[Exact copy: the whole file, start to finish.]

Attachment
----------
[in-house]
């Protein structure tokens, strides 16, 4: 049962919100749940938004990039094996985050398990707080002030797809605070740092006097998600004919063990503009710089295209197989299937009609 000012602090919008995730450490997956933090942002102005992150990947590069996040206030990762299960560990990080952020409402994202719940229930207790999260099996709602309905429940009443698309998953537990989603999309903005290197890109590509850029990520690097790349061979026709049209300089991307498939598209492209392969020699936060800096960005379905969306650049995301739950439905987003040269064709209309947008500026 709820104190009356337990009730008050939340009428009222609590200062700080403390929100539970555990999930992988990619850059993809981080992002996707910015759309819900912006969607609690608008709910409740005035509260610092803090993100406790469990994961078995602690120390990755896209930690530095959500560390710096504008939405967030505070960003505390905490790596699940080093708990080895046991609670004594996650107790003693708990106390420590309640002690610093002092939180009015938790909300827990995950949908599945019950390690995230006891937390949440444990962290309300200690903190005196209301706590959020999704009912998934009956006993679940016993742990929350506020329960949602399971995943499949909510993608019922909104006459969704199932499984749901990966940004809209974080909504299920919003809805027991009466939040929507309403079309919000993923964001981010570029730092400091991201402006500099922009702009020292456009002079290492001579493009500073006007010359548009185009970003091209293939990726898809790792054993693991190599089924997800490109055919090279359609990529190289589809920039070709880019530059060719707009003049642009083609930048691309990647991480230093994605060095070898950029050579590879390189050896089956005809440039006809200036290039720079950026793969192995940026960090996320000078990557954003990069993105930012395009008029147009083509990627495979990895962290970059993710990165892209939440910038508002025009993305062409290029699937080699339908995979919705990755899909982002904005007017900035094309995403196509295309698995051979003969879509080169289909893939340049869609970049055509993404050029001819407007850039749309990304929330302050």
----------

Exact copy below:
[in-house]
């Protein structure tokens, strides 16, 4: 049962919100749940938004990039094996985050398990707080002030797809605070740092006097998600004919063990503009710089295209197989299937009609 000012602090919008995730450490997956933090942002102005992150990947590069996040206030990762299960560990990080952020409402994202719940229930207790999260099996709602309905429940009443698309998953537990989603999309903005290197890109590509850029990520690097790349061979026709049209300089991307498939598209492209392969020699936060800096960005379905969306650049995301739950439905987003040269064709209309947008500026 709820104190009356337990009730008050939340009428009222609590200062700080403390929100539970555990999930992988990619850059993809981080992002996707910015759309819900912006969607609690608008709910409740005035509260610092803090993100406790469990994961078995602690120390990755896209930690530095959500560390710096504008939405967030505070960003505390905490790596699940080093708990080895046991609670004594996650107790003693708990106390420590309640002690610093002092939180009015938790909300827990995950949908599945019950390690995230006891937390949440444990962290309300200690903190005196209301706590959020999704009912998934009956006993679940016993742990929350506020329960949602399971995943499949909510993608019922909104006459969704199932499984749901990966940004809209974080909504299920919003809805027991009466939040929507309403079309919000993923964001981010570029730092400091991201402006500099922009702009020292456009002079290492001579493009500073006007010359548009185009970003091209293939990726898809790792054993693991190599089924997800490109055919090279359609990529190289589809920039070709880019530059060719707009003049642009083609930048691309990647991480230093994605060095070898950029050579590879390189050896089956005809440039006809200036290039720079950026793969192995940026960090996320000078990557954003990069993105930012395009008029147009083509990627495979990895962290970059993710990165892209939440910038508002025009993305062409290029699937080699339908995979919705990755899909982002904005007017900035094309995403196509295309698995051979003969879509080169289909893939340049869609970049055509993404050029001819407007850039749309990304929330302050």